• Festivals

“The Eight Mountains” and “Rebel” Highlight Compelling Stories Beyond the Belgian Borders

In Cannes, Belgian director Felix Van Groeningen, best known for the Oscar-nominated The Broken Circle Breakdown and his Hollywood debut film Beautiful Boy, presented his latest film The Eight Mountains, alongside his real-life partner/actor Charlotte Vandermeersch, who also co-directed and wrote the film. Intimately shot by Ruben Impens in the 4:3 aspect ratio, this touching story about friendship is set in the breathtaking and wonderfully photographed Italian Alpine valley of Aosta.

Another Belgium-made film which expands beyond the Belgian soil is Rebel. This out of competition drama directed by Adil El Arbi and Bilall Fallah (Bad Boys for Life) turned out to be “a true passion project” for the director’s duo about a Moroccan family torn apart over the future of a young boy.


The Eight Mountains

The Eight Mountains is a moving story, based on the award winning Le Otto Montagne by Paolo Cognetti’s novel about two close friends, torn apart by family, their lives journey and the power of the beautiful mountains. Vandermeersch and Van Groeningen read the book three years ago and immediately knew they wanted to make a movie about this tender story.

“We started working on the script very quickly,” said Van Groeningen at the press conference in Cannes. “We discovered an entire new world, even learned a new language: Italian. Everything happened very quickly, we were casting already before having finished writing the script.” Van Groeningen co-wrote and co-directed the film with his lifelong partner Charlotte Vandermeersch, who was particularly intrigued by the fragility and friendship between these two men.

“For me, it didn’t matter if they were men or women, I just love this story about two very pure, honest people trying to find their way in life”, she said.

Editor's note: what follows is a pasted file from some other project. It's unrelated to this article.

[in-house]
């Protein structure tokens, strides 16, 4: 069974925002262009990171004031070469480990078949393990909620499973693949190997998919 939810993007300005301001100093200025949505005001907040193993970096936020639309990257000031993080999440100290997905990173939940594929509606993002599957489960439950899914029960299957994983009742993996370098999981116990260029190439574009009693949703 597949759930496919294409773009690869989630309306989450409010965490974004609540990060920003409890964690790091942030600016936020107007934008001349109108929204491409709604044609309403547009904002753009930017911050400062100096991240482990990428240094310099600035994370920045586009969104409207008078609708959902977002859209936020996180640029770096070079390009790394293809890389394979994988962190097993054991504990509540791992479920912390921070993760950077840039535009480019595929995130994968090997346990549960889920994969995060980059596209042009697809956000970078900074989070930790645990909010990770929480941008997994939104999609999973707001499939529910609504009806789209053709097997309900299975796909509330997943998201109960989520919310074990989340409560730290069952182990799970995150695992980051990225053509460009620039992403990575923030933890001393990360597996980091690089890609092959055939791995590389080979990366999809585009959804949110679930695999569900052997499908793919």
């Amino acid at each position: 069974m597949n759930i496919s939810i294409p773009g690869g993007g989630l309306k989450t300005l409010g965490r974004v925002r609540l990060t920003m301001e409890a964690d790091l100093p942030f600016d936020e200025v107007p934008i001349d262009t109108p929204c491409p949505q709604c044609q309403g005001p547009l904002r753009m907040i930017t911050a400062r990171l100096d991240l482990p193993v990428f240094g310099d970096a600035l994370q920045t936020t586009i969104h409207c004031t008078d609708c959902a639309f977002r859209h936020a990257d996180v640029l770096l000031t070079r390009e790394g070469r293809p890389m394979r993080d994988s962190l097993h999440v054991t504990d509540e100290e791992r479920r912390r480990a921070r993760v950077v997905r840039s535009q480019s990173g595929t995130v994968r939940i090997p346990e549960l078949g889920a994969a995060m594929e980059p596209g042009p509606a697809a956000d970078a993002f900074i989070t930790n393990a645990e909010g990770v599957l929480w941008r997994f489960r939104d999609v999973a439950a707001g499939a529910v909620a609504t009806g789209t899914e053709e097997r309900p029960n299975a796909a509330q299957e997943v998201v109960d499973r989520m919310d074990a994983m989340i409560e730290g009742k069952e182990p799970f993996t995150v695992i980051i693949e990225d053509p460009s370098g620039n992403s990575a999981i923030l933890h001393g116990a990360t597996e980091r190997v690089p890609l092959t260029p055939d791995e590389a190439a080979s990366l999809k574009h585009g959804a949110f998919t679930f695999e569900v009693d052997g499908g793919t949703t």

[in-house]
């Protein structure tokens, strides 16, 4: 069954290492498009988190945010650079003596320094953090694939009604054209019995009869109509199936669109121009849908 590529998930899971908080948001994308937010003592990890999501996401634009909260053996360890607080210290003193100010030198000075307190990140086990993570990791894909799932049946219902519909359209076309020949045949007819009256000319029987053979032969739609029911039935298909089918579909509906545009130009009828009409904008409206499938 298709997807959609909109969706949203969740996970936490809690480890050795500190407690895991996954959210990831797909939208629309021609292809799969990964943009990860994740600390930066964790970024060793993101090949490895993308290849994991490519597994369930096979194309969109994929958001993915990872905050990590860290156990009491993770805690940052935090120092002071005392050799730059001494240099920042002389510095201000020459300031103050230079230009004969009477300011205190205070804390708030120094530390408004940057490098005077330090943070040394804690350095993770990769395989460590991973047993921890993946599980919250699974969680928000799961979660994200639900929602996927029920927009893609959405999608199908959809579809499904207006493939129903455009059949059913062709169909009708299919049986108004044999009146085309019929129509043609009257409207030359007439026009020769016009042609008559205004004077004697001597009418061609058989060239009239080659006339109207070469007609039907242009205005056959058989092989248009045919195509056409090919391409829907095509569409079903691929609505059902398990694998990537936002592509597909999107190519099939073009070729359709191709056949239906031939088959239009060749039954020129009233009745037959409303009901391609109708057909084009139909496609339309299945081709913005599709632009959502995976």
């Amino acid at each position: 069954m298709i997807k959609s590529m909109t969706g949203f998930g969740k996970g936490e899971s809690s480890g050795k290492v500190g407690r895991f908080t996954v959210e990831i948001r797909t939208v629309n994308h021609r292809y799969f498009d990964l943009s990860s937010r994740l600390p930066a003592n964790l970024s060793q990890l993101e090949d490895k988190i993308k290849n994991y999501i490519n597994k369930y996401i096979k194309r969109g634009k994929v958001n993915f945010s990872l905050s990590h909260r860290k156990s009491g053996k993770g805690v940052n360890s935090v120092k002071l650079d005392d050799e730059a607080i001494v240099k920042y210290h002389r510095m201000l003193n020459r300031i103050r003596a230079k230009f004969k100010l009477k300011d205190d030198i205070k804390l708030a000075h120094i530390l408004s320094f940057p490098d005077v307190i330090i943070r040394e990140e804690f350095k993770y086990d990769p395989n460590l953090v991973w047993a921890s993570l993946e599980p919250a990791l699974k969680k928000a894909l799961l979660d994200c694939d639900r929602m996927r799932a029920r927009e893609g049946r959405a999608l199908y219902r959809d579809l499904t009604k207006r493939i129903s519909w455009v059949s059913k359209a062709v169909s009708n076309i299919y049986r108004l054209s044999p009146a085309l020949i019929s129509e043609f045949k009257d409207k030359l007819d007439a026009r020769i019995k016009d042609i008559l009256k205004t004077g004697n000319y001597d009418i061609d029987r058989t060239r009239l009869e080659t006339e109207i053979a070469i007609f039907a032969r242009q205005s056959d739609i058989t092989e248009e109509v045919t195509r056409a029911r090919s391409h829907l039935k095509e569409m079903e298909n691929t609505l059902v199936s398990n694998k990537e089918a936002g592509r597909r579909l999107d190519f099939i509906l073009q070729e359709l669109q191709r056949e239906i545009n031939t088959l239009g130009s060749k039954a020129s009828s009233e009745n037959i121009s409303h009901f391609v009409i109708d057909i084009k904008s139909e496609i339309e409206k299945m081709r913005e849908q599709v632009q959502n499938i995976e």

The experience of filming in the breathtaking Italian mountains, had a strong impact on the couple, which translated into the film. “While we were working on the film, I thought there was quite a bit of dialogue,” smiles Vandermeersch. “But people tell us there’s so much silence, which was actually the real focus and angle for our film. We wanted to give space to natural sounds like the wind, to birds, to breathing, to being. Our main actors had these amazing moments where there is a mountain of silence between them. Yet these scenes were filled with emotion… Every human being is layered with so many depths and colorful sentiments. Our two actors really captured this and understood the power of silence within their dialogue.”



Adil El Arbi and Bilall Fallah, who became household names in Hollywood after their movie Bad Boys for Life starring Will Smith and Martin Lawrence grossed more than $426.5 million worldwide in 2020, seem to have found a golden key to combine big popcorn Hollywood movies and artsy independent European films. The Belgian Moroccan duo held their Rebel midnight premiere, out of competition in Cannes this week to big applause.

Rebel, a Syrian-war drama tells a powerful tale of a family torn apart over a little Muslim Boy’s future. His brother Kamal is determined to change his life for the better and soon leaves his country, Belgium to go help war victims in Syria. Once Kamal arrives in Syria, he is soon forced to join the military and is left stranded in Raqqa. Back home, his brother Nassim quickly becomes a target for radical recruiters who promise to reunite the boy with his sibling.

This touching feature hits close to home for the directors, especially since many topics emphasize identity, terrorism and politics in the Middle East. “There was a time period in Belgium, around 2012-2013 when many people of Moroccan origin rapidly decided to go to Syria,” Adil said on the Belgian news channel VRT NWS. “The horrific murders by a dictator angered and radicalized many people, so they went there to battle the injustice. For some, their venture started out as a humanitarian journey yet slowly, little by little they reformed and started to load guns. Eventually, sadly, they got sucked into what would become ISIS.” After presenting Rebel in Cannes, Adil and Bilall return to Hollywood to finalize the long-awaited release of Batgirl.